The Miles Davis Experience
Oct. 21, 2011
Samueli Theater, Costa Mesa
Writing about jazz, to me, is just about the dumbest thing anyone could do. I mean, in a literal sense, the genre says nothing because much of the music (including the Miles Davis Experience show that took place Friday night at the Samueli Theater) is instrumental. However, the music itself speaks volumes about damn near everything, so people of my ilk are left wondering just how we're supposed to justify or explain music that's already saying a hell of a lot more than some measly words ever could.
So I'm left with two options: First, I could give you a technical review of the show. Something like this:
"The Miles Davis Experience was a multi-media show featuring the Ambrose Akinmusire Quintet. The group (trumpeter Akinmusire, tenor saxophonist Walter Smith III, drummer Justin Brown, bassist Marcus Shelby and an emcee whose name I didn't catch) performed a hour-long set of bop, bebop and cool jazz inspired by Miles Davis. Behind the quintet were three large screens displaying photos of Davis and other jazz legends such as Thelonious Monk, Billie Holiday, Philly Joe Jones and Charlie Parker. Between songs, the emcee (sorry dude but you can't say your name when the crowd is giving you a standing ovation) introduced soundbites of quotes from Davis, John Coltrane and Dizzy Gillespie and also recited poetry by Langston Hughes."
But that doesn't say anything and if there's one thing I walked away from last night's show with, it's that you don't just hear live jazz. You don't just see it either. You live it. You breathe it. You are it. Which leads me to option numero dos:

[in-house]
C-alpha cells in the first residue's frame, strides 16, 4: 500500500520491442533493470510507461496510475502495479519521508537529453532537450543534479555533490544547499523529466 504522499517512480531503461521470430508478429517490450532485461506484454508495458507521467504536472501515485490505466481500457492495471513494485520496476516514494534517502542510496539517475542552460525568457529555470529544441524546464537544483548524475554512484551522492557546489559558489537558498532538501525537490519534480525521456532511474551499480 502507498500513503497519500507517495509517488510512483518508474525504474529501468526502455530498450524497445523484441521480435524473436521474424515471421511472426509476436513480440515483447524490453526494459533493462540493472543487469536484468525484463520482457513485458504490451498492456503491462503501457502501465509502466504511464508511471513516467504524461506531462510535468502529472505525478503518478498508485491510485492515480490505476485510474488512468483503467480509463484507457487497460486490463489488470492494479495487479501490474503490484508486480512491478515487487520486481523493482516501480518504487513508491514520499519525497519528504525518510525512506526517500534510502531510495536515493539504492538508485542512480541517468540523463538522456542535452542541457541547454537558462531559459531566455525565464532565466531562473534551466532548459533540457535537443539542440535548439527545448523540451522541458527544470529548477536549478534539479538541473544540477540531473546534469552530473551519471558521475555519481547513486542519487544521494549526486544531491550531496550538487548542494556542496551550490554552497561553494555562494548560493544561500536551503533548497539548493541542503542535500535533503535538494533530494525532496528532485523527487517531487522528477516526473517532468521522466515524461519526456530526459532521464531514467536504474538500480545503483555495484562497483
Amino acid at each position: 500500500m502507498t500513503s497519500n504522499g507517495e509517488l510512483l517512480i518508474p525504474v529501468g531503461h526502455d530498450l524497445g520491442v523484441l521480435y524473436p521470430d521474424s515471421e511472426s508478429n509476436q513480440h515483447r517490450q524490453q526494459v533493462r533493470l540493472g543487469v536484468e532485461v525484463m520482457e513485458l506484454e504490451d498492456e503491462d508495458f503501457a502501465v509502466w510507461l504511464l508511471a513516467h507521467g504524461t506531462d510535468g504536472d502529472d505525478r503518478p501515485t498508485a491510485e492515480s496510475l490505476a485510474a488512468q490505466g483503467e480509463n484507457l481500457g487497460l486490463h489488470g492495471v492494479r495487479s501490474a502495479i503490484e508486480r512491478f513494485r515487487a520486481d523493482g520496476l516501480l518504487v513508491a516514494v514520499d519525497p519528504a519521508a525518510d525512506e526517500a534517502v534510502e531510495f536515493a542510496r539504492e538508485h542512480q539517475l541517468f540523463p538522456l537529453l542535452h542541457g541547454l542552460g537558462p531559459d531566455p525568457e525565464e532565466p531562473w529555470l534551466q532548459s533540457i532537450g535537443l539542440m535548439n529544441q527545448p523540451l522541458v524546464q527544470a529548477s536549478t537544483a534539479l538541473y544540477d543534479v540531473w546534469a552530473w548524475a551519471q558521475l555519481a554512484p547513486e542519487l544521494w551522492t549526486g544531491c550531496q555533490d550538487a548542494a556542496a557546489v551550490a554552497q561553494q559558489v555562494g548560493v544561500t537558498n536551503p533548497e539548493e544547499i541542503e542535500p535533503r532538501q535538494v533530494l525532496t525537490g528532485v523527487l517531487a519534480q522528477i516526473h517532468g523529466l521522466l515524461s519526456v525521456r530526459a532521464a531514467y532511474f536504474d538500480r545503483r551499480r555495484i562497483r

"'Keep going. Keep playing. Keep. Keep Keep Keep. Blow by Blow by Blow by Blow. I never want this to end...
But wait. Now it's time. Stop. End Now. End. Now. You've got me and you've made me realize that I'm no good -- I'm great. I'm alive and I'm thinking and I'm living and I'm breathing and I'm part of something more than just being an audience member. I can't play a horn or pluck an upright bass but I've got something to contribute to this world and that something is my words. You set up the pins and now I've got to knock them down. Let me go home to my stage, my venerable and vulnerable world of words, where all I can do is hope to say something half as relevant as the music the permeates my ears, shatters my expectations and sparks my desire. The words start to flow once the trumpet starts to blow. And now, it's time for me to go."
You see, either way, you have no idea what happened Friday night. Or maybe you do. Maybe the beauty of jazz is that whatever happened Friday night at the early show is somehow totally unique to that performance while sharing everything in common with the magic I saw during the late show. And maybe that's the best review I can come up with because there really is no way to tell you about the Miles Davis Experience other than to say it was an experience, one I'm glad I witnessed firsthand.
The Crowd: Couples of white people in their mid 50s, me (in my early 30s thank you very much) and a teenage kid with his dad sitting right in front of me.
Critical Bias: I got some potentially bad news yesterday, so I was in the mood for something uplifting and inspiring.
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Overheard in the Crowd: "I guess they don't serve drinks during the show."
Random Notebook Dump: The Samueli Theater is a really good room for a jazz show.